Book Review: The Carrion Birds by Urban Waite

They say you can’t go home again, and man this book drives that point home with a gun shot to the gut.  This book was released in 2013 and has been on my radar for sometime.

Our protagonist is Ray who has left his hometown 10 years ago.  We slowly learn through out the book why he left in little flashbacks to the fateful time.  Ray has some military experience, and I felt this was important to the character’s background.  This explains why his boss hired him to begin with, his sense of loyalty to his family, and his never die attitude.

Tom is Ray’s cousin and is also an interesting character.  He was the Sheriff of Coronado, New Mexico our hero’s hometown.  He was kicked off the force 10 years ago and has been trying to get back on the police force ever since.  We soon find out the 10 year mark that we see Ray leave town and Tom lose his job are because of the same event.  Tom and Ray are the same age and though they are cousins they grew up very close and are more like brothers.

This story starts out with Ray taking one last job, classic last words in the world of noir.  Ray is to do one last heist with his bosses inexperienced nephew.  They are to heist a large amount of drugs near Coronado, this will give Ray a little money to start fresh back in his hometown and the 10 years away should have been enough time for things to blow over.  When the heist goes down, Ray recognizes the driver and soon realizes things are not going to be as easy as he imagined.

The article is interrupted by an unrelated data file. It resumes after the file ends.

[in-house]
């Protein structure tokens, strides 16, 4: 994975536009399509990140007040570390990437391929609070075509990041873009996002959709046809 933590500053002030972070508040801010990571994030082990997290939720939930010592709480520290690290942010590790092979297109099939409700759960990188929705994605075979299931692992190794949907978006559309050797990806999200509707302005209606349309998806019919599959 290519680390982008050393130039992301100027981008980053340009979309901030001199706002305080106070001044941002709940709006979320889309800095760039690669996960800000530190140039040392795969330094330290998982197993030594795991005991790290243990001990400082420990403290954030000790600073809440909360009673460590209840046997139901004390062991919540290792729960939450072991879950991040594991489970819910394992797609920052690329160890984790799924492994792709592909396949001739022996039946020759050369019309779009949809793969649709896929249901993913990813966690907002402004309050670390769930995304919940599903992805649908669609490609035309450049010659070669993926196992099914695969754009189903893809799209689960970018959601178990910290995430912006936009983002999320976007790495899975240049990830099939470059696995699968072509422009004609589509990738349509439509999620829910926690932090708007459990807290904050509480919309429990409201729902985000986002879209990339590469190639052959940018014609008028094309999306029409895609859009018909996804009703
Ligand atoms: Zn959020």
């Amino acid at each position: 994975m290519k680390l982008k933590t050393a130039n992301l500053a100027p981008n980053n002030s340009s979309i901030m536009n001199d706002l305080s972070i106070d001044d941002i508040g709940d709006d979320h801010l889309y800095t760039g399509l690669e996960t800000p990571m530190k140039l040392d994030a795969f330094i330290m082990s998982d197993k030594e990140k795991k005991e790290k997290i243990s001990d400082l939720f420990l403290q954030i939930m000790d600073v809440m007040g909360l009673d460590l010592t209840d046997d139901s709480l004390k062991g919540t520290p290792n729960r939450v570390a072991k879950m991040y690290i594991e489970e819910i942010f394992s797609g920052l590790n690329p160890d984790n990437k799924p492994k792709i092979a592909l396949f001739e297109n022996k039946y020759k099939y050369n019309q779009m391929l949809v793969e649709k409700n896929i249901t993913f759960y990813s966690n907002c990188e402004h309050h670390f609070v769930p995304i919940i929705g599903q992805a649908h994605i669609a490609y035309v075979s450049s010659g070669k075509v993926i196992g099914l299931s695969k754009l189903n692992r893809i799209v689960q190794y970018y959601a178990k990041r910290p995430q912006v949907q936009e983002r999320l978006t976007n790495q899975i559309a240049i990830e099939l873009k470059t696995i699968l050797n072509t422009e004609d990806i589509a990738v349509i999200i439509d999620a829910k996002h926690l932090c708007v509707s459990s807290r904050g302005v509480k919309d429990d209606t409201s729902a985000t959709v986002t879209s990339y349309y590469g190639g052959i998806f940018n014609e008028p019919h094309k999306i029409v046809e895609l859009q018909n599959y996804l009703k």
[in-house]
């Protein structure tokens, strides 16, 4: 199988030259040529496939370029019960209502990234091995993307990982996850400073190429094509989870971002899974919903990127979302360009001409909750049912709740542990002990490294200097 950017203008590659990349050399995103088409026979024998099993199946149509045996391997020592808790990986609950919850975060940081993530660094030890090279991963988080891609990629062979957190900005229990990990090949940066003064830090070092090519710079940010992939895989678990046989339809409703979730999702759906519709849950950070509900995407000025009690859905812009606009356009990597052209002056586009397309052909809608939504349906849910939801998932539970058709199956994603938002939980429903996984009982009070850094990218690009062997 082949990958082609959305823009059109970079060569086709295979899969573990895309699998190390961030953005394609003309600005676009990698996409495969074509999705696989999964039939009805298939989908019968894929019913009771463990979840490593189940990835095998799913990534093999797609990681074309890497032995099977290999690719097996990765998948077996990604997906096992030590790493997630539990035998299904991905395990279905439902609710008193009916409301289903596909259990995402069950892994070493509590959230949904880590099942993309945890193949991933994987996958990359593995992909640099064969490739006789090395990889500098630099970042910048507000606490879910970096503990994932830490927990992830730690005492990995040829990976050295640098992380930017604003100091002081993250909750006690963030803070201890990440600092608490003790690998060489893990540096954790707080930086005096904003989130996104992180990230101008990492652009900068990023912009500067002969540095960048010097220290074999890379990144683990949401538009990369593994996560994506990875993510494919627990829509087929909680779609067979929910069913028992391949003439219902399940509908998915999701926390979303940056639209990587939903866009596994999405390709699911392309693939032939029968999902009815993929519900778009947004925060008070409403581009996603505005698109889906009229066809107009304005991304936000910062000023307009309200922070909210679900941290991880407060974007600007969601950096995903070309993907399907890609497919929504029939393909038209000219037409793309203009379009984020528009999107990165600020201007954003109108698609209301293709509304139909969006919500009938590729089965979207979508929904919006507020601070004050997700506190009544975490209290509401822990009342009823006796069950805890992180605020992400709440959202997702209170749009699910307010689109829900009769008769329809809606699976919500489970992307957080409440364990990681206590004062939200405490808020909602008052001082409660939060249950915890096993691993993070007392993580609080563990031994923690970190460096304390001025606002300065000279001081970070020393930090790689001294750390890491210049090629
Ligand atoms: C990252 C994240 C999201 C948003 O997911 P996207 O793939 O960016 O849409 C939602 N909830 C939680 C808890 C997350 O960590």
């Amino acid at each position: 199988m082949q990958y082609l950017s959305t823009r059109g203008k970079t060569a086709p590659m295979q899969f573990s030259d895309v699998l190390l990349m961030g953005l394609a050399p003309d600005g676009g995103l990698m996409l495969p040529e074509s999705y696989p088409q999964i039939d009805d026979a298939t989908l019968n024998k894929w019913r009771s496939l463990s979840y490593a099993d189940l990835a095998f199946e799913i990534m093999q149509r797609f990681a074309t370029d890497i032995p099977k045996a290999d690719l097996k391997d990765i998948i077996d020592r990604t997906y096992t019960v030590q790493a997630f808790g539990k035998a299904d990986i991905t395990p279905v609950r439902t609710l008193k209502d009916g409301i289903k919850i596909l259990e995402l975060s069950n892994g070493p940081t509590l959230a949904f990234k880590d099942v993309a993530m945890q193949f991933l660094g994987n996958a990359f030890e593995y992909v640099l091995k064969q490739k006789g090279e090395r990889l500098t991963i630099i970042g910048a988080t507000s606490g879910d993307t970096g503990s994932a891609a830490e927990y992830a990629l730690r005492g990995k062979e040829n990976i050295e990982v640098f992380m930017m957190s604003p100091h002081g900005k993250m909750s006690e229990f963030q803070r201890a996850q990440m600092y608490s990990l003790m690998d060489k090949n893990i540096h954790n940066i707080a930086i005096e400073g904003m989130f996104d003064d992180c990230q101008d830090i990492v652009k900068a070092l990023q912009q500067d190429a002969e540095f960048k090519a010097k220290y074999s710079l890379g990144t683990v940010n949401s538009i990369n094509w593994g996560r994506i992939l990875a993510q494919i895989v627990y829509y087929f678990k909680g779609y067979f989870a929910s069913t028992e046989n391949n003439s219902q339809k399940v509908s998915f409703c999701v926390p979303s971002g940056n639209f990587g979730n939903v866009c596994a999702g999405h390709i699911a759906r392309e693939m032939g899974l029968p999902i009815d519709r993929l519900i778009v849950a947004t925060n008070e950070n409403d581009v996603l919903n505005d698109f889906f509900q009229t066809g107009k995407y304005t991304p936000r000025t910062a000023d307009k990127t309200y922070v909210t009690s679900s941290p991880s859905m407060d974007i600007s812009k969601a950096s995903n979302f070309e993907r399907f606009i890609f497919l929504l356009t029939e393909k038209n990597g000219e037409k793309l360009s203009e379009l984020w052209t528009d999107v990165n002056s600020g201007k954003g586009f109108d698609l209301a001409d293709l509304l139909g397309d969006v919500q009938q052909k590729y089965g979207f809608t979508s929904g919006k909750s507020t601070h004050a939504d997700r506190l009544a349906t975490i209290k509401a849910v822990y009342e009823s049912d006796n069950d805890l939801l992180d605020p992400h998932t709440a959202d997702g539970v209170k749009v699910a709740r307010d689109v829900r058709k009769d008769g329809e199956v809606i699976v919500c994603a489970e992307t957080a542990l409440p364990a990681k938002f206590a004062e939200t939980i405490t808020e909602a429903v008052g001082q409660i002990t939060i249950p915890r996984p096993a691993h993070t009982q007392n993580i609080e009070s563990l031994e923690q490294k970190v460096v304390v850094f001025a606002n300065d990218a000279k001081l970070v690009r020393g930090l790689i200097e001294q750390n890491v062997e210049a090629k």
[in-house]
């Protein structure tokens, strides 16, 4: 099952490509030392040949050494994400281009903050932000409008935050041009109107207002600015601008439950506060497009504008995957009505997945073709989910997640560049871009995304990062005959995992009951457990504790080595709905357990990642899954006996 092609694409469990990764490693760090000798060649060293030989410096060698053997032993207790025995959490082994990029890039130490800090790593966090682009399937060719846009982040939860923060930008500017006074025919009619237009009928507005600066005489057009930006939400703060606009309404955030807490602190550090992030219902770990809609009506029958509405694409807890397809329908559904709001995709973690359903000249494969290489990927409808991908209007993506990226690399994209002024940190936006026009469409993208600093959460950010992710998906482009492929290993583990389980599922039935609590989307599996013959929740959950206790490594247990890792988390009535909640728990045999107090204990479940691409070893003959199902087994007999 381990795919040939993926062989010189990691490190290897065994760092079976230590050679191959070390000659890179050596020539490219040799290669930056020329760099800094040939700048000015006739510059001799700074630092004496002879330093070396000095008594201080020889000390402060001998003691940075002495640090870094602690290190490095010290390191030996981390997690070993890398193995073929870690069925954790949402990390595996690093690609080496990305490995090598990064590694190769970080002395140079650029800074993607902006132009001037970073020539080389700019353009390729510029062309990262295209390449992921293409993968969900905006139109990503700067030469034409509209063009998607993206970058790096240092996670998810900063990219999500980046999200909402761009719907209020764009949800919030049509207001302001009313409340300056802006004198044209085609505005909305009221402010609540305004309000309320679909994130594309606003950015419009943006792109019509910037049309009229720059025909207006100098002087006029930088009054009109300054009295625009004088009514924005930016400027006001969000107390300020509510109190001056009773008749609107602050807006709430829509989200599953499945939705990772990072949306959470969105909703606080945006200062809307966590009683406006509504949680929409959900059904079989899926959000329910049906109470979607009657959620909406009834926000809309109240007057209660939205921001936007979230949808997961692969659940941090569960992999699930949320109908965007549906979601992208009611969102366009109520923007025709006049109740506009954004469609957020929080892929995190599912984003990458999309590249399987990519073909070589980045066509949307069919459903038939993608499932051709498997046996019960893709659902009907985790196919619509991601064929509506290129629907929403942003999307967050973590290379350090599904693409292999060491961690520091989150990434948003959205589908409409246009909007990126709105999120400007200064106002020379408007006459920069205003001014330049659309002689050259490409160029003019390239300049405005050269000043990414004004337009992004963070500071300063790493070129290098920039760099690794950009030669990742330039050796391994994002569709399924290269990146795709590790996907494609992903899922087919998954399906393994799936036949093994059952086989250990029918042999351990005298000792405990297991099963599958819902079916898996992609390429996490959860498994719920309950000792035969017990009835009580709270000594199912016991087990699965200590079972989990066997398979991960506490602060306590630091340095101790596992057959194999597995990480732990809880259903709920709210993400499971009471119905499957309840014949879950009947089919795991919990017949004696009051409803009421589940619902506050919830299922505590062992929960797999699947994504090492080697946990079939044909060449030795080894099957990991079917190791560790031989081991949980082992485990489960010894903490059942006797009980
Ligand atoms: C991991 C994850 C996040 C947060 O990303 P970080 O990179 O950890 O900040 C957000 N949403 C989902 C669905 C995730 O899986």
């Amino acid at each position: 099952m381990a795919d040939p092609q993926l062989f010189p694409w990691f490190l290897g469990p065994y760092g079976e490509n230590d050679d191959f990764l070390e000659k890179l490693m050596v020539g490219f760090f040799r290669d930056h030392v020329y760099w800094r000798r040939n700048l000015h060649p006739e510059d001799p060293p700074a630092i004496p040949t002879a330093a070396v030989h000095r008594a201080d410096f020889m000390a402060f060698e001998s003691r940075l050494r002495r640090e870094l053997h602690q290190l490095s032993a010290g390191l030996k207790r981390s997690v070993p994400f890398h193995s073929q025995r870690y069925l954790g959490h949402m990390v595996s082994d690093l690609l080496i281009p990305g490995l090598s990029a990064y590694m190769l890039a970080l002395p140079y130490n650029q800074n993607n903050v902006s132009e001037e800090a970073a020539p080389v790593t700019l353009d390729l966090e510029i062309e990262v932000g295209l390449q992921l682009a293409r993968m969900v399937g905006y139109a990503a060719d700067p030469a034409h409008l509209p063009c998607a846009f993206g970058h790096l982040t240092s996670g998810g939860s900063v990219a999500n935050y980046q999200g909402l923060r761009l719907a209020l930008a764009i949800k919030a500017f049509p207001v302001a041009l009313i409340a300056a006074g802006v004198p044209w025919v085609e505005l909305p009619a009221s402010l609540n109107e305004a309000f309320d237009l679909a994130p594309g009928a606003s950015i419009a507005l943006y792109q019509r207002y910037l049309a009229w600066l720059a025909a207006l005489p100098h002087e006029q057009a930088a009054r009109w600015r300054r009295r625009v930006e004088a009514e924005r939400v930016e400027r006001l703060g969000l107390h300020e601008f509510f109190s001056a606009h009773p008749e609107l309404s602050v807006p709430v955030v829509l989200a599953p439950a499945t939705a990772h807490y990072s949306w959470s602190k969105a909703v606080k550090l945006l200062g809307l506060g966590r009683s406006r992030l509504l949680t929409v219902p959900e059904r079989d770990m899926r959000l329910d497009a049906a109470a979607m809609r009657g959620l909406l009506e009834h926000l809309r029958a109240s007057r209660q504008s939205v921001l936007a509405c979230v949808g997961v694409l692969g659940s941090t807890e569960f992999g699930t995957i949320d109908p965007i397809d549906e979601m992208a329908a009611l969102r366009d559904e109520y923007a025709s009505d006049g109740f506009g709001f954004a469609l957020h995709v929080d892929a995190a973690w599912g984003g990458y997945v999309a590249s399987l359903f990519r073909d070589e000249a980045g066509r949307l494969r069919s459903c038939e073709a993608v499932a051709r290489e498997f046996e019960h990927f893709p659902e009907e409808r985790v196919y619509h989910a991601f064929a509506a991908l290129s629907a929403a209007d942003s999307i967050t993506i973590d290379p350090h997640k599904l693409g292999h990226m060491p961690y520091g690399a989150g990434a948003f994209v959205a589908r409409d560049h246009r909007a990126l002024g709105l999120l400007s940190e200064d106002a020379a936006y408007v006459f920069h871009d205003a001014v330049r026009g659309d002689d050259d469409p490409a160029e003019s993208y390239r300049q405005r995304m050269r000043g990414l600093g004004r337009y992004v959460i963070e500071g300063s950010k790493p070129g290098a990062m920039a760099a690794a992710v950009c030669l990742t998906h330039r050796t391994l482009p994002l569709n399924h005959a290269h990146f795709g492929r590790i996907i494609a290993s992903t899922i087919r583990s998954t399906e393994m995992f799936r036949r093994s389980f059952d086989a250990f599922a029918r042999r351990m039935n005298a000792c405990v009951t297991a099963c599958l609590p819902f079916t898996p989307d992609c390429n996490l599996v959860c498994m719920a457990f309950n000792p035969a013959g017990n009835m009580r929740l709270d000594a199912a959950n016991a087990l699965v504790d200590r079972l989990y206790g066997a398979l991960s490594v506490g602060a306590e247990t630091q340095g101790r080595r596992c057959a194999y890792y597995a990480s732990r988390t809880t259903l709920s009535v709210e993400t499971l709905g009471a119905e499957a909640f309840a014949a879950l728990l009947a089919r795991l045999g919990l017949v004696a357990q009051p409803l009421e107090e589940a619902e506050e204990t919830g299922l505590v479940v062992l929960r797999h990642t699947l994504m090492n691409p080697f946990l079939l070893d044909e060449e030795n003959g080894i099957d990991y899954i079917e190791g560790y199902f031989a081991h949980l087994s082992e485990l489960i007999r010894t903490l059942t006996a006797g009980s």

As Ray tries to finish his job so he can start over and get his family life right, things just continue to go wrong for him.  We also find Tom torn between doing the right thing so he can work his way back onto the police force or helping his cousin do what he needs to.

It took me longer then normal to get through this book, partly due to spring activities and partly because I could easily tear myself away from this book to do other things.  This wasn’t the page turner I was hoping for, this took some effort to read.  The story is very good and so is the story telling, but it did take me some extra effort for the payoff.  I think this is for fans of  people who like Cormac McCarthy.  I’m not the first to say this about Waite and maybe that stuck in my mind, but it seems to fit.  This book is in development to be made into a movie.  I hope this isn’t put in development purgatory like a lot of great books out there, because I think this could make a great film in the right hands.

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